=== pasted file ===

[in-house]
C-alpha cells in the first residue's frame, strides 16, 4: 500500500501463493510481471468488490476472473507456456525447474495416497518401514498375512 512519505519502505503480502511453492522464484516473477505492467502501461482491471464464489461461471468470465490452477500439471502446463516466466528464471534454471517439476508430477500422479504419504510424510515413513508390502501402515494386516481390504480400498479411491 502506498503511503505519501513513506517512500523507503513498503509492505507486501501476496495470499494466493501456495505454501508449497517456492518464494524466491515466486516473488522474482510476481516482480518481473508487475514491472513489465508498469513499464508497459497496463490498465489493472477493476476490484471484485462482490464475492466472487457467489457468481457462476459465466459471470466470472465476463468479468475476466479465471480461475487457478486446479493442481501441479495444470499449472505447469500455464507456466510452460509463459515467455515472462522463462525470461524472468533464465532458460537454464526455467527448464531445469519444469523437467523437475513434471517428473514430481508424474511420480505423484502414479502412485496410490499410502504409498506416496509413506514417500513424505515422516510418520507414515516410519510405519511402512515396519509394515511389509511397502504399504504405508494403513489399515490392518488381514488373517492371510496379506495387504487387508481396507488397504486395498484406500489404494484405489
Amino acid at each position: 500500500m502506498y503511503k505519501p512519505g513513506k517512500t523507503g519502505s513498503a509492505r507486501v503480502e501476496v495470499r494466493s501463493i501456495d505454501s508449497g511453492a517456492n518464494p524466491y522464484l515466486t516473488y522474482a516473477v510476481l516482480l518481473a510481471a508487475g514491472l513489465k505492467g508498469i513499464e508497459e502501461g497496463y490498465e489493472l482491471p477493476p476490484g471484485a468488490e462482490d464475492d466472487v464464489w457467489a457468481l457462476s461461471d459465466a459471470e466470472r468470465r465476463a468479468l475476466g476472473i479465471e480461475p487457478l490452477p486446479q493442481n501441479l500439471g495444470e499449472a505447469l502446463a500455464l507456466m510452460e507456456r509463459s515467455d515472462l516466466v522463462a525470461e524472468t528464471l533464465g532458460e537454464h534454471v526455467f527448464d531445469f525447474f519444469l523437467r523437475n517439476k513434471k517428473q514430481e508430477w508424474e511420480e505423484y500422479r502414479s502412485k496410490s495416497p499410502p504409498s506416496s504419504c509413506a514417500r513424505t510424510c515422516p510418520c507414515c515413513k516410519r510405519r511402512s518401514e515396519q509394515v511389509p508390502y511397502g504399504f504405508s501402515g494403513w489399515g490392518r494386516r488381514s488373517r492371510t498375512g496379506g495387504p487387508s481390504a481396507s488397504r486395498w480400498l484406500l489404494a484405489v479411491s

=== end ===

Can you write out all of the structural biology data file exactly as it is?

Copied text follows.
[in-house]
C-alpha cells in the first residue's frame, strides 16, 4: 500500500501463493510481471468488490476472473507456456525447474495416497518401514498375512 512519505519502505503480502511453492522464484516473477505492467502501461482491471464464489461461471468470465490452477500439471502446463516466466528464471534454471517439476508430477500422479504419504510424510515413513508390502501402515494386516481390504480400498479411491 502506498503511503505519501513513506517512500523507503513498503509492505507486501501476496495470499494466493501456495505454501508449497517456492518464494524466491515466486516473488522474482510476481516482480518481473508487475514491472513489465508498469513499464508497459497496463490498465489493472477493476476490484471484485462482490464475492466472487457467489457468481457462476459465466459471470466470472465476463468479468475476466479465471480461475487457478486446479493442481501441479495444470499449472505447469500455464507456466510452460509463459515467455515472462522463462525470461524472468533464465532458460537454464526455467527448464531445469519444469523437467523437475513434471517428473514430481508424474511420480505423484502414479502412485496410490499410502504409498506416496509413506514417500513424505515422516510418520507414515516410519510405519511402512515396519509394515511389509511397502504399504504405508494403513489399515490392518488381514488373517492371510496379506495387504487387508481396507488397504486395498484406500489404494484405489
Amino acid at each position: 500500500m502506498y503511503k505519501p512519505g513513506k517512500t523507503g519502505s513498503a509492505r507486501v503480502e501476496v495470499r494466493s501463493i501456495d505454501s508449497g511453492a517456492n518464494p524466491y522464484l515466486t516473488y522474482a516473477v510476481l516482480l518481473a510481471a508487475g514491472l513489465k505492467g508498469i513499464e508497459e502501461g497496463y490498465e489493472l482491471p477493476p476490484g471484485a468488490e462482490d464475492d466472487v464464489w457467489a457468481l457462476s461461471d459465466a459471470e466470472r468470465r465476463a468479468l475476466g476472473i479465471e480461475p487457478l490452477p486446479q493442481n501441479l500439471g495444470e499449472a505447469l502446463a500455464l507456466m510452460e507456456r509463459s515467455d515472462l516466466v522463462a525470461e524472468t528464471l533464465g532458460e537454464h534454471v526455467f527448464d531445469f525447474f519444469l523437467r523437475n517439476k513434471k517428473q514430481e508430477w508424474e511420480e505423484y500422479r502414479s502412485k496410490s495416497p499410502p504409498s506416496s504419504c509413506a514417500r513424505t510424510c515422516p510418520c507414515c515413513k516410519r510405519r511402512s518401514e515396519q509394515v511389509p508390502y511397502g504399504f504405508s501402515g494403513w489399515g490392518r494386516r488381514s488373517r492371510t498375512g496379506g495387504p487387508s481390504a481396507s488397504r486395498w480400498l484406500l489404494a484405489v479411491s